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Insights evoked by intractable international differences

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Learnings for the Future of Inter-Faith Dialogue
B. Exploring the future of 'inter-faith dialogue
C. Attitudes towards dialogue
D. Models of dialogue
E. Levels of dialogue
F. Mapping the inter-faith space
G. Levels of dialogue
H. Levels as traps: beyond linearity
I. Mapping forms and opportunities for dialogue
J. Dialogue as flow and transition
K. Towards higher orders of consensus: freeing the voices
L. No doubt? No dialogue!
References

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Published in Transnational Associations, 1994, 1, pp. 15-22 [PDF version] (with Part I in 1993, 6, pp. 345-354)


A. Scope of 'faith'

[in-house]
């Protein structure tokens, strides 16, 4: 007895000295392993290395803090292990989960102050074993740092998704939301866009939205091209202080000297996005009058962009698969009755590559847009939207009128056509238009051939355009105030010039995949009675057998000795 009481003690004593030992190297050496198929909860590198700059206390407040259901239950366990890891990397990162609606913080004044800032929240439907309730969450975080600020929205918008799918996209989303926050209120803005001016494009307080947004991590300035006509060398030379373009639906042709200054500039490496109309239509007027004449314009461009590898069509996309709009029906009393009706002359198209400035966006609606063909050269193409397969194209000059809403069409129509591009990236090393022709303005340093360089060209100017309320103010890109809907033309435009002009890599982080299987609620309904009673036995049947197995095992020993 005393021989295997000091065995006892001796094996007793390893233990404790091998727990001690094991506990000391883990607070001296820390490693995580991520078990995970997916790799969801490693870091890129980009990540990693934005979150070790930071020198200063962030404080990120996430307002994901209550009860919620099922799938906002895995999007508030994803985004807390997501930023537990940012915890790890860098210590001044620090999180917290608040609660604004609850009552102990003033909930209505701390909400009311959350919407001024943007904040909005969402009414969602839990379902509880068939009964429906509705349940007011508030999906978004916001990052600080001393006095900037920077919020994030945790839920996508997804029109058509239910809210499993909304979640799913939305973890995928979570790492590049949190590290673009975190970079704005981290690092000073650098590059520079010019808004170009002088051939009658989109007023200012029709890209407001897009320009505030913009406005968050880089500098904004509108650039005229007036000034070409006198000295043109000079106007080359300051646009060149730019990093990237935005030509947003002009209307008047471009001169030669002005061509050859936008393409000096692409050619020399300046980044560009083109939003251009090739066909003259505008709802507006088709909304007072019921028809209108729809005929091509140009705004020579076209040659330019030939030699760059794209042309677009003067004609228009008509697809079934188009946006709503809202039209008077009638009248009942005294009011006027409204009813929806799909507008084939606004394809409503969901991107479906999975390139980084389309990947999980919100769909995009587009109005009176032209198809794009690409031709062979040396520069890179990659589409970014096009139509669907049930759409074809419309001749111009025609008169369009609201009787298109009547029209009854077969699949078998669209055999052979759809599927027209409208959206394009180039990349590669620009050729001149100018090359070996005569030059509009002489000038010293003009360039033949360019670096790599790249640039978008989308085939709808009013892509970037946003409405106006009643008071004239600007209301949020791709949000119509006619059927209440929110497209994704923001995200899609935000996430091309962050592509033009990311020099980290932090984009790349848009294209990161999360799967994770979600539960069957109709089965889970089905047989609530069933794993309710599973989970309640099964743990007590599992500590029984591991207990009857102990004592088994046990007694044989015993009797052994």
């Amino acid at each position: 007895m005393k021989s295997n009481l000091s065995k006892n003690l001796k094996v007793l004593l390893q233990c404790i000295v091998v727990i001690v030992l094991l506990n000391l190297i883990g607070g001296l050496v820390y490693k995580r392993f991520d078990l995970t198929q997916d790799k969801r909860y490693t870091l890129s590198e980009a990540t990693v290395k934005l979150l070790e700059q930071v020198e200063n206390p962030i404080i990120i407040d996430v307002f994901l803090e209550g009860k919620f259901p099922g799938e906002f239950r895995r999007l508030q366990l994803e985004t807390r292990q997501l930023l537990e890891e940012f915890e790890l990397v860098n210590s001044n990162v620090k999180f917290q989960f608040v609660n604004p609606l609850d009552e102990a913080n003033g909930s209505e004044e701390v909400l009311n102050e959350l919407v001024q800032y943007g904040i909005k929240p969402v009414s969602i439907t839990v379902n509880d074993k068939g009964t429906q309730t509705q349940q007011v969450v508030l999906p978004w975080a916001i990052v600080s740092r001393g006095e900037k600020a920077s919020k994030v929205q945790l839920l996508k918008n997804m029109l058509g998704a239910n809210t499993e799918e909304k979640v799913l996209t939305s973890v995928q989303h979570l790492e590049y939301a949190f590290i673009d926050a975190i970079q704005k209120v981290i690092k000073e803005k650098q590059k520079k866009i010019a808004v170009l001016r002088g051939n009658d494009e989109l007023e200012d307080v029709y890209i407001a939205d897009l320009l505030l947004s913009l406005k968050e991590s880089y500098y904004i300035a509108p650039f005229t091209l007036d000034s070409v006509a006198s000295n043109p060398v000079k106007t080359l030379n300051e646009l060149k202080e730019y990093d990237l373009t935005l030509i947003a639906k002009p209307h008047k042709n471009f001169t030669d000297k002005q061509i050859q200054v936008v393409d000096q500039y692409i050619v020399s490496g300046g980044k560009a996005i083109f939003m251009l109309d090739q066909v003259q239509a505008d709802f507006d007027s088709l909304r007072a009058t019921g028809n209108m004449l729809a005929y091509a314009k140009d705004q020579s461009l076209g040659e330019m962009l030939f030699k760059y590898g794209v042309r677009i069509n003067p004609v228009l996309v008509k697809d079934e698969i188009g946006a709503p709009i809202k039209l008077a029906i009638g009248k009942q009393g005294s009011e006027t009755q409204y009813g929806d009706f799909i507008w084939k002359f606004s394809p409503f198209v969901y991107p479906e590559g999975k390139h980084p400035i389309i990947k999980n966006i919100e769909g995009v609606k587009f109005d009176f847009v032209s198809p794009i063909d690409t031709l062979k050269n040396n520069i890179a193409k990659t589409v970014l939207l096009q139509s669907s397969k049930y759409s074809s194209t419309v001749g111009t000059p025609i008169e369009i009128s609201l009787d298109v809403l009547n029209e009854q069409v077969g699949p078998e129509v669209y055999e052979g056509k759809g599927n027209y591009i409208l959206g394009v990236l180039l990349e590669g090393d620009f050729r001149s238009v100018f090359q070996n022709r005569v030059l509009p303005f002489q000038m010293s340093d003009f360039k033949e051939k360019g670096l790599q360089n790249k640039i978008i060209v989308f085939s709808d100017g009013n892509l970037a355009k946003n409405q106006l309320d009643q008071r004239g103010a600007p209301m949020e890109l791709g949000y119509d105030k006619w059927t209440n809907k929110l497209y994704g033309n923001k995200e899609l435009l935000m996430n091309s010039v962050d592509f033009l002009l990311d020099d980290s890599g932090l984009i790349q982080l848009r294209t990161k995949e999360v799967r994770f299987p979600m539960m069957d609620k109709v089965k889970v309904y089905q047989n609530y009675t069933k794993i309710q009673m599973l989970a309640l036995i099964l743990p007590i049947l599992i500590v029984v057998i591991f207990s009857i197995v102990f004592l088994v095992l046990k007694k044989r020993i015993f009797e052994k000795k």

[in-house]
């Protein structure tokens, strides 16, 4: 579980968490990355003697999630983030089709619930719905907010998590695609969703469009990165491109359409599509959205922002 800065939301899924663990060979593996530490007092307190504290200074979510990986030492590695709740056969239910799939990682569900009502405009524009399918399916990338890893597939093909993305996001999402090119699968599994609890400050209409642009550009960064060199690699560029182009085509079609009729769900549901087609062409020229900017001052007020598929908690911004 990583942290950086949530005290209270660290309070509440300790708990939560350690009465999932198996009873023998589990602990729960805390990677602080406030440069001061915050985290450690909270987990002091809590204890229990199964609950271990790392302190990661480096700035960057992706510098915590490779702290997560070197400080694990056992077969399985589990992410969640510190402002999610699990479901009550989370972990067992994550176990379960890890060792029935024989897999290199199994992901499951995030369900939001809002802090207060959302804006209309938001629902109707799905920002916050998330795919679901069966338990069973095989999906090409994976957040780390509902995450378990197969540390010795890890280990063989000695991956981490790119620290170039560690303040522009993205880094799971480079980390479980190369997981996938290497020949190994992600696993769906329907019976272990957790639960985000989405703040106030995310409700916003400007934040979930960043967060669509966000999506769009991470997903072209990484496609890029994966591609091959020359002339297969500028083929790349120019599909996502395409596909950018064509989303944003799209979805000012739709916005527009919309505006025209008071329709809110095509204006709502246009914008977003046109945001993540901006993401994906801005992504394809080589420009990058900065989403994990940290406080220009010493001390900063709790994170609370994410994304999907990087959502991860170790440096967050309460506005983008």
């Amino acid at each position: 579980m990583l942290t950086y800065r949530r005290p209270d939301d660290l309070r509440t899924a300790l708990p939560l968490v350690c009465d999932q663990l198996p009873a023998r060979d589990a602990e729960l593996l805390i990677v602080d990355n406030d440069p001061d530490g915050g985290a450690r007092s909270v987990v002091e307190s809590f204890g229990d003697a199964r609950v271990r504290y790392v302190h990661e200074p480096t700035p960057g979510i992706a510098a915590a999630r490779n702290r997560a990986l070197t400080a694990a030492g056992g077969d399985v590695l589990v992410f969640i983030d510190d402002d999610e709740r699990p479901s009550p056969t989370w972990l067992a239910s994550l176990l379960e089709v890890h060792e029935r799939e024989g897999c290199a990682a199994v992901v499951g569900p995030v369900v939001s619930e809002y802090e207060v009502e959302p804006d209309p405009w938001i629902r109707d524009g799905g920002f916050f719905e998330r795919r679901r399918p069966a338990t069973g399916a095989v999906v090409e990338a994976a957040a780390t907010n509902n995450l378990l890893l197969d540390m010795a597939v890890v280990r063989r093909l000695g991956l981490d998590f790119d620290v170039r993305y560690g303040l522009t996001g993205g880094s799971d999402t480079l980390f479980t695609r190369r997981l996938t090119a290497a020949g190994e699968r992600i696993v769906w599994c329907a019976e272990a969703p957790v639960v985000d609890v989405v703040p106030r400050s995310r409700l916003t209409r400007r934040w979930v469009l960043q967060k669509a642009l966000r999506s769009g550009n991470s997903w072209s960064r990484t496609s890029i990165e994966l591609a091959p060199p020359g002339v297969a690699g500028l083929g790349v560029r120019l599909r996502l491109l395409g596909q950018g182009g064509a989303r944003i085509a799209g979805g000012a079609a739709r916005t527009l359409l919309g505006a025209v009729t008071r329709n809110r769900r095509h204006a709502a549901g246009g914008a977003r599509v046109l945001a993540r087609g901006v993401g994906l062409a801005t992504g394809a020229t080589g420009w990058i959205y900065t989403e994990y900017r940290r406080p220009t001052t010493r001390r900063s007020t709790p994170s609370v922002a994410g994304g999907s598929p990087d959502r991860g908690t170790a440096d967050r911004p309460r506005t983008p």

Although Part I of this article, focused on the Parliament of the World's Religions (Chicago, 1993) as a major inter-faith event, 'faith' can usefully be understood in a broader sense than in relation to religion. Dialogue is a challenge in many arenas where the entrenched 'beliefs', 'faiths' or 'religions' may correspond to political or ideological factions, philosophies, management styles, cultural biases, or even aesthetic preferences. During the Global Forum, on the occasion of the Earth Summit (Rio de Janeiro, 1992), this challenge was explored in an Inter-Sectoral Dialogue bringing together sectors such as science, religion, labour, industry, environment, and the like (1). Representatives of particular sectors may hold to their ideological faith as strongly as adherents of a particular religion. Dialogue in an inter-religious context may therefore have learnings for other arenas, as is true of the reverse. The point is best reinforced by Kinhide Mushakoji's study of Global Issues and Interparadigmatic Dialogue; essays on multipolar politics (2).